Guest Reviewer: Michael Korda on The Floor of Heaven
Michael Korda is the Editor in Chief Emeritus of Simon & Schuster. His books include With Wings Like Eagles: A History of the Battle of Britain; Ike: An American Hero; Another Life and Hero: The Life and Legend of Lawrence of Arabia
© Lars Lonninge
At frequent intervals the “Western” has been declared dead and buried, this despite the fact that Larry McMurtry has been keeping it alive and well for almost half a century, and that in the motion picture business it regularly reappears and scores a huge success, as in Clint Eastwood’s The Unforgiven or the Cohen brothers’ brilliant remake of True Grit. As Faulkner put it, the past is not only not dead, it is not even past. Judging by the daily newspaper, events along the border with Mexico seem pretty much like events along the border in the days of the Earp brothers, except that drug smuggling has replaced cattle rustling. The Old West is not only not dead, it is still there, and filled with bigger-than-life figures and endless shootings.
Of course the West that is fixed in the American mind tends to look towards the south, and resonates to the clink of spurs and the jangle of bridles and bits. The most unusual aspect of Howard Blum’s brilliantly readable new book is that while it’s clearly a non-fiction Western story, it takes place along the border of Canada, not Mexico, and is centered on the Yukon Gold Rush, in Alaska, rather than Texas.
To say that it reads like a novel is a cliché of course--people say that about half the non-fiction books published, and it’s mostly not true--but in this case Howard Blum’s narrative skill is such that The Floor of Heaven does read like a novel, and a rich and entertaining one at that. At the heart of it of course is the discovery of gold in 1896, and the way it draws people like a magnet to a hitherto pretty empty spot on the map (to the extent that it was mapped at all), and one moreover with a killer climate. Blum manages to make this exciting reading--the first fifty pages of the book, in which he “sets up” the event and his major characters are so artfully done that one only gradually realizes that these are real people, not fictional characters, and that Blum has in fact done a painstaking job of research, and uncovered a remarkable amount of documentation--in fact his main problem, as he himself notes, is that these people left too much material behind them, not any lack of it. As in Larry McMurtry’s books, the villains and heroes of the West were so busy telling their stories to writers while they were still alive and kicking that it’s a wonder they ever found time to rob a bank.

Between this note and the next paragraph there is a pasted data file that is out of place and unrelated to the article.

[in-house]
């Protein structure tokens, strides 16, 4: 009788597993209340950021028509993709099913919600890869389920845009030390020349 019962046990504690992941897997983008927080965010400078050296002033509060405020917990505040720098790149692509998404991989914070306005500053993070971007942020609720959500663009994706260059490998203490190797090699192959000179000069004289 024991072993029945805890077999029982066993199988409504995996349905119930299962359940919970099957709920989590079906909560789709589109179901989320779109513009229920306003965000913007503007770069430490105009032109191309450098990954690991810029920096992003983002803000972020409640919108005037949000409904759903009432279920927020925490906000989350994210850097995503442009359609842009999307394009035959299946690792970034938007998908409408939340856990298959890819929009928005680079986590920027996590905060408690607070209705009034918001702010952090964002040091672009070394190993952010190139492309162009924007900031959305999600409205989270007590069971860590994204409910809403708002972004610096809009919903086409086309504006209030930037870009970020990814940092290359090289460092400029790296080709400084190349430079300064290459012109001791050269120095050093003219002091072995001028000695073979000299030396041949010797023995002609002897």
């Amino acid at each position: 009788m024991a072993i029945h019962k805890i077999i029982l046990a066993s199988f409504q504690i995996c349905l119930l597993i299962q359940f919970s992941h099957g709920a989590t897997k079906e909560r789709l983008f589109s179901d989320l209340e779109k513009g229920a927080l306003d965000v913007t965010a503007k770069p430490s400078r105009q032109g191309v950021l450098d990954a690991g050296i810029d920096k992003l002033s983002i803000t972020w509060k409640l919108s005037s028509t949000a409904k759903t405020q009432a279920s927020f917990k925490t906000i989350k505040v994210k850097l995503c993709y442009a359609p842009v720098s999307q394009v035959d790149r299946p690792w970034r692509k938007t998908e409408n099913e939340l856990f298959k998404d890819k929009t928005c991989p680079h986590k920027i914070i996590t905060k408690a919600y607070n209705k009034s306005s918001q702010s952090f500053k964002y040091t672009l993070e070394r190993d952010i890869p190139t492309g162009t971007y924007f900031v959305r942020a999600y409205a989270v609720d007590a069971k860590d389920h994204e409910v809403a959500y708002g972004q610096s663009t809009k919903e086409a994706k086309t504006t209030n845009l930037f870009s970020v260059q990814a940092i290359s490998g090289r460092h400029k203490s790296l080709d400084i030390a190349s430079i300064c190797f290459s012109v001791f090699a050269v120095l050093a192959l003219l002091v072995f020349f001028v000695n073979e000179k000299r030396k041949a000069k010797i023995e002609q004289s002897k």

Blum’s chief characters, are a Marine Corps deserter named George Carmack, whose discovery sets off the stampede to the Yukon, a flamboyant western villain named “Soapy” Smith, and a cowboy turned Pinkerton detective named Charlie Siringo, and it would be a disservice to the reader to tell the story of the interaction between them, which is full of suspense, and includes, at the very end, a real-life western gunfight. Suffice to say that he managers at once to produce a very readable work of history and an amazing real-life adventure story, peopled with characters that any novelist would be proud to have invented: first rate entertainment.
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From Publishers Weekly
Starred Review. Blum, author of the bestselling and Edgar-winning American Lightning, displays all his creative gifts here. Using primary source materials from the three individuals around whom the narrative revolves, he tells a fascinating story of the 1897 Klondike Gold Rush. Charlie Siringo was a larger-than-life hero, a cowboy turned successful businessman turned Pinkerton detective renowned for his sense of duty. Jefferson "Soapy" Smith epitomized the frontier "confidence man" who considered dishonesty a way of life. George Carmack, the prospector who precipitated the great Alaska gold rush that drew the men together, deserted from the Marines, married a Native American, and pursued his prospecting dreams to the Klondike. Detailing crimes perpetrated and solved, relationships both happy and tragic, hardships unthinkable in the modern age, and the cold, magical allure of Alaska and the Yukon, Blum captures the spirit and mood of the last of the Old West. The final pages, especially, are filled with drama and a strange yearning. From a purely historical perspective, there should have been more information on Alaska as a Russian colony and American territory, but as an exciting narrative, this is a huge success. 8 pages of b&w photos; 1 map. (Apr.)
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